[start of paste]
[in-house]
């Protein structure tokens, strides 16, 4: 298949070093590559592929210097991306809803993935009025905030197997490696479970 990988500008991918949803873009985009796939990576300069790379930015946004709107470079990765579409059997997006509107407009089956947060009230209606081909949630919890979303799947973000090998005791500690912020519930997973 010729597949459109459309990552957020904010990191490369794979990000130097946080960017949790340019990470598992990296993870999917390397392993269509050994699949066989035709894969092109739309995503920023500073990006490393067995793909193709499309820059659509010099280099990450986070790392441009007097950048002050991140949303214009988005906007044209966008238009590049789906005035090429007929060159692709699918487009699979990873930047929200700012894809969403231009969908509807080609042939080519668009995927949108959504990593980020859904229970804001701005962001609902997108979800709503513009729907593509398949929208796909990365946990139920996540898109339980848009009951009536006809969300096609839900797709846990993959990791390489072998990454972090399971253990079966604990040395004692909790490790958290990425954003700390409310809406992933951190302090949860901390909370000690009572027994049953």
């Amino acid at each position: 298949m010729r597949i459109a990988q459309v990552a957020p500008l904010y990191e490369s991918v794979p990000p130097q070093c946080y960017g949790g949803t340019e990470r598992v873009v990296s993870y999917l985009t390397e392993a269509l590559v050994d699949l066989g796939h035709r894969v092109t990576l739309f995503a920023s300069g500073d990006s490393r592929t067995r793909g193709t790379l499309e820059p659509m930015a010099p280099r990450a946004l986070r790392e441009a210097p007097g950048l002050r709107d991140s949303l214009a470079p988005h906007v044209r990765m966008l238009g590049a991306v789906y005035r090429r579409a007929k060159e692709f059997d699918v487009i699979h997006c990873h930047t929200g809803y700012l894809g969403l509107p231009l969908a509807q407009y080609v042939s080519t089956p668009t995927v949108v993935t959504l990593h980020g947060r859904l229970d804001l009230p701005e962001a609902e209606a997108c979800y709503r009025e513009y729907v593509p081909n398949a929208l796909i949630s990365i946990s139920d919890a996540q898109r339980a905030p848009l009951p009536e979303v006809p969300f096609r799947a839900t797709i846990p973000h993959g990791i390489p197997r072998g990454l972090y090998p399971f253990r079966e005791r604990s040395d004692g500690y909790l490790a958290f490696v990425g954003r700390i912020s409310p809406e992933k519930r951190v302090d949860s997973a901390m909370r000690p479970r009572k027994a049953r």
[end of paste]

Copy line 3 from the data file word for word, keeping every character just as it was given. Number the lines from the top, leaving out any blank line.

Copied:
């Amino acid at each position: 298949m010729r597949i459109a990988q459309v990552a957020p500008l904010y990191e490369s991918v794979p990000p130097q070093c946080y960017g949790g949803t340019e990470r598992v873009v990296s993870y999917l985009t390397e392993a269509l590559v050994d699949l066989g796939h035709r894969v092109t990576l739309f995503a920023s300069g500073d990006s490393r592929t067995r793909g193709t790379l499309e820059p659509m930015a010099p280099r990450a946004l986070r790392e441009a210097p007097g950048l002050r709107d991140s949303l214009a470079p988005h906007v044209r990765m966008l238009g590049a991306v789906y005035r090429r579409a007929k060159e692709f059997d699918v487009i699979h997006c990873h930047t929200g809803y700012l894809g969403l509107p231009l969908a509807q407009y080609v042939s080519t089956p668009t995927v949108v993935t959504l990593h980020g947060r859904l229970d804001l009230p701005e962001a609902e209606a997108c979800y709503r009025e513009y729907v593509p081909n398949a929208l796909i949630s990365i946990s139920d919890a996540q898109r339980a905030p848009l009951p009536e979303v006809p969300f096609r799947a839900t797709i846990p973000h993959g990791i390489p197997r072998g990454l972090y090998p399971f253990r079966e005791r604990s040395d004692g500690y909790l490790a958290f490696v990425g954003r700390i912020s409310p809406e992933k519930r951190v302090d949860s997973a901390m909370r000690p479970r009572k027994a049953r």